Exercise is also very good for our mood, which is often all over the place due to these hormone fluctuations. Exercise releases our 'happy chemicals'; Serotonin, Dopamine and Endorphins. We should make sure we exercise in a healthy way and find ways that are right for us. Speak to a doctor if you're worried about your physical health and exercise.

Alternative & Complementary Therapies


There is some evidence for yoga, aromatherapy, reflexology and acupuncture may help some women with menopausal symptoms.

Johnson, Roberts and Elkins researched different forms of complementary and alternative therapies for menopause and found the following.

Biofeedback, Mindfulness-Based Stress Reduction and relaxation techniques may reduce stress and improve quality of life for women transitioning through menopause, but have not shown efficacy for specific menopausal symptoms.

I am not an expert in this area and you should do your own research.

Psychological Therapies

therapy session

The role of psychological therapies or counselling for menopause can be varied - exploring someone's life transition towards the menopause, ways to reframe any negative thinking about this transition, psychological education to aid healthy coping strategies for some of the symptoms of menopause, improve self-esteem and confidence, ways to reduce anxiety and improve communication, or just somewhere to reflect and be offered support through this time in your life.

Diet and Nutrition

woman preparing healthy food

Eating a healthy diet can support women through the menopause, this includes having calcium-rich food like milk, yoghurt and kale to keep bones healthy.

Eat plenty of fruits, vegetables, high-fibre foods (such as wholegrains), dairy or dairy alternatives, a range of protein sources (especially beans, peas and lentils) and small amounts of unsaturated fats (such as olive or rapeseed oil) [British Nutrition Foundation, 2022].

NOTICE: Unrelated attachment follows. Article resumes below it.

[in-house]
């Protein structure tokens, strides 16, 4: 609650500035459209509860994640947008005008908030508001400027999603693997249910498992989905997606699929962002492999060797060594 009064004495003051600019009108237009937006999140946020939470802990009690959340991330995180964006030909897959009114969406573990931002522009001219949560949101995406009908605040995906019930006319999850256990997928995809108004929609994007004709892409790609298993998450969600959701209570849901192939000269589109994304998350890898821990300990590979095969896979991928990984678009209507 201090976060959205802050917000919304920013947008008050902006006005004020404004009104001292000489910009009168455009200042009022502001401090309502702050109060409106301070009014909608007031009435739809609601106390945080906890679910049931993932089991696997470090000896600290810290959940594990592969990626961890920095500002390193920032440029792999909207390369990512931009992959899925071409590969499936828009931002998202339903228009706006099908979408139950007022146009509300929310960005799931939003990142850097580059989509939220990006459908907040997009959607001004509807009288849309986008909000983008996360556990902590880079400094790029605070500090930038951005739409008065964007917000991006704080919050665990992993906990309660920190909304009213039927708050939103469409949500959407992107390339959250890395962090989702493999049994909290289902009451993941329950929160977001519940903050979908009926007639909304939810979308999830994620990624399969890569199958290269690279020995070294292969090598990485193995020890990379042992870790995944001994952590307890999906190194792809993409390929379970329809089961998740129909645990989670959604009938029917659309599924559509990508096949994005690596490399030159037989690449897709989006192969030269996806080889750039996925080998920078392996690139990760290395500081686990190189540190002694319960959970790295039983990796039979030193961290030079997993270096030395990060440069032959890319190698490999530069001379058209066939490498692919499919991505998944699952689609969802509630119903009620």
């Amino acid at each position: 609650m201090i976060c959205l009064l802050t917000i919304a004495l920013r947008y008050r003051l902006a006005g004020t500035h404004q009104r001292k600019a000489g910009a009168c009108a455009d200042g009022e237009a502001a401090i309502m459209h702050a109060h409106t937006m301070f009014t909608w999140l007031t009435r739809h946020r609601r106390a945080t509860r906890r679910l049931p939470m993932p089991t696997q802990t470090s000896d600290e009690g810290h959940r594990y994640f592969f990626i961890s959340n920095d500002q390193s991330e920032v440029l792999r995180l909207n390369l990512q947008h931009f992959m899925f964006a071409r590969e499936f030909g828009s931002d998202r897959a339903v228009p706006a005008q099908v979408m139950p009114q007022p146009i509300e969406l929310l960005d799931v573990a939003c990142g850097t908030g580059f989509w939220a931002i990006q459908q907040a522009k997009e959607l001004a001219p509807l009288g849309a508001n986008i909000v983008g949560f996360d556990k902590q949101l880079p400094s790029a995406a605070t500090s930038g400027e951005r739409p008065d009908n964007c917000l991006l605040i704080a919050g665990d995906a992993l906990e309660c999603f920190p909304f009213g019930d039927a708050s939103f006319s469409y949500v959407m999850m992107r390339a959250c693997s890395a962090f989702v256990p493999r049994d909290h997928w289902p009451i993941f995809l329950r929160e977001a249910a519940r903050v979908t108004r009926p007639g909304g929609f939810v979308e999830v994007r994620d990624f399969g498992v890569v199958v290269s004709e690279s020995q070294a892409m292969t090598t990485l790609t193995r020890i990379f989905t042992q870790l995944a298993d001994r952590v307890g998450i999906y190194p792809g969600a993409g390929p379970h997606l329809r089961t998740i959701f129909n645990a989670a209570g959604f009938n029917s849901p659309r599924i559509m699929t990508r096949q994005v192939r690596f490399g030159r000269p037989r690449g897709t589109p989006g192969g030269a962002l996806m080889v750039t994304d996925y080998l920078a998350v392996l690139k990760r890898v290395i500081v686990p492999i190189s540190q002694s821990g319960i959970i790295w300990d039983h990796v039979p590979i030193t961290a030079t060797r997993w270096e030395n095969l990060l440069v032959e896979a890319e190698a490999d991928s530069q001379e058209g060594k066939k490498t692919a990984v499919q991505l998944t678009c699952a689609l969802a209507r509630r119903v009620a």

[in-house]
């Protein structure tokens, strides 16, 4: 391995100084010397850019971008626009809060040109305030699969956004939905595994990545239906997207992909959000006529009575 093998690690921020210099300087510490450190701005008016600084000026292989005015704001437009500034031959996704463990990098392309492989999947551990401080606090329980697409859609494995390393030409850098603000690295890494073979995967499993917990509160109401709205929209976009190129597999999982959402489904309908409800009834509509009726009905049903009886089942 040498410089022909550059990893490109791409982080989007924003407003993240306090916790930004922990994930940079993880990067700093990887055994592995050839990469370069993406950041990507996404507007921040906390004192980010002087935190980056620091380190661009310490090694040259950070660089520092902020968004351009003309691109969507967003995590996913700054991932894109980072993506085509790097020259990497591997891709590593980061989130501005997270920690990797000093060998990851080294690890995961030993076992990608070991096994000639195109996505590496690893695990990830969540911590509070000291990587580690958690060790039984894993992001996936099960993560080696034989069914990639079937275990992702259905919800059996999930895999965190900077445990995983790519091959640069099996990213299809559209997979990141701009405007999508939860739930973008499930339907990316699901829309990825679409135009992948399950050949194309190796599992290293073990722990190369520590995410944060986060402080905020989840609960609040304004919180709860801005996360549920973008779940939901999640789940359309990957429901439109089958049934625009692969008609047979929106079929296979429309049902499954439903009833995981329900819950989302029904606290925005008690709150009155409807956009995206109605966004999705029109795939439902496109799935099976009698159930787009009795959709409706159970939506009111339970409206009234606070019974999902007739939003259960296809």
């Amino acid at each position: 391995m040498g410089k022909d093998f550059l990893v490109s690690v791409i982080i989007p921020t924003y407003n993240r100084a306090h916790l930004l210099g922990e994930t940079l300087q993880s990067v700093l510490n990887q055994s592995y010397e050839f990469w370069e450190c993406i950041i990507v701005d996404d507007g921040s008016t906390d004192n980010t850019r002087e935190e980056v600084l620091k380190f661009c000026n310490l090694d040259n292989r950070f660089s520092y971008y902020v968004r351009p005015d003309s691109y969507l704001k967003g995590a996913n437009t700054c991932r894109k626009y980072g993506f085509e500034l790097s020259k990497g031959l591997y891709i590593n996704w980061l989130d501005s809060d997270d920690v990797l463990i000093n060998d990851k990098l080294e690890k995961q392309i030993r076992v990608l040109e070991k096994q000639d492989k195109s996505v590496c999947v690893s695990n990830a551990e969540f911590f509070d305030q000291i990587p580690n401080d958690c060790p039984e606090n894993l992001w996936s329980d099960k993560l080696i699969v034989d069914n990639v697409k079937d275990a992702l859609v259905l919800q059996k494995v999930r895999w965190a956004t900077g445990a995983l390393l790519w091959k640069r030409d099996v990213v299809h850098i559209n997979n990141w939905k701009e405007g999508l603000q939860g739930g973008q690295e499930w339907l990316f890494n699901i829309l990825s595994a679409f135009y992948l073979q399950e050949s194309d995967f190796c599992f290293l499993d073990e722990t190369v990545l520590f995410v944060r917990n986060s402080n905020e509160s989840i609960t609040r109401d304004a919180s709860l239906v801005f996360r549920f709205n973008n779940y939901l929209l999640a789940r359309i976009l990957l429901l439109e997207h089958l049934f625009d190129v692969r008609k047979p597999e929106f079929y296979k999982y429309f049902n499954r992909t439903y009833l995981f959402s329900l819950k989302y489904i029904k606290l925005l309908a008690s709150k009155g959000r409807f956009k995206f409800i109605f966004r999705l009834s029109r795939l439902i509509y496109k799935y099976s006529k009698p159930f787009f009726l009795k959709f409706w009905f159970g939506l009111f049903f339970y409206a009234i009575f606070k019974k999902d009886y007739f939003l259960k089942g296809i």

Lifestyle Changes

It could be useful to keep a diary and see if there are any triggers which make your individual symptoms worse (e.g. alcohol or caffeine).

Rest is important to manage stress and symptoms of menopause, as well as having a good sleep regime. Ensure work-life balance and engaging in life doing things you enjoy and that gives you a sense of closeness to others and a sense of achievement.


Are There Any Benefits from Going Through All This and Reaching Menopause?

woman feeling free

And there is hope post-menopause...

  1. No More Periods (and no need to spend money on tampons and sanitary pads!!)

  2. Relief from PMS - the cramps, headaches, mood swings, lethargy, bloating, the list continues!

  3. Being able to have sex without the worry of falling pregnant

  4. Disappearing body hair - decreased progesterone and oestrogen can make your body hair grow slower or not at all - less need to wax, shave or tweeze!

  5. If you have ever suffered from Uterine Fibroids, these shrink following menopause

  6. Post-menopause shows an increase in memory function again

  7. Post-menopausal women also report improved sleep and feeling calmer

  8. Increased Confidence and Inner Strength - many post-menopausal women report that life is more balanced and they can focus their energy better

  9. A renewed zest for life - one study showed that optimism rises in your 50s :-)

“There are women who have gone through menopause who say, ‘I feel like I know myself more, and I’m more confident in who I am as a woman and a person. I don’t put up with nonsense the way I used to’.” says Millheiser.

Some More Sources of Information (and references for this blog)

Davina McCall documentary (Channel 4) “Sex, Myths & Menopause”

Davina McCall with Dr Naomi Potter book “Menopausing”

Louann Brizendine, MD book “The Female Brain”

Louann Brizendine, MD book “The Upgrade: How the Female Brain Gets Stronger and Better in Midlife and Beyond”

British Nutrition Foundation, 2022 |

Johnson A, Roberts L, Elkins G. Complementary and Alternative Medicine for Menopause. J Evid Based Integr Med. 2019 Jan-De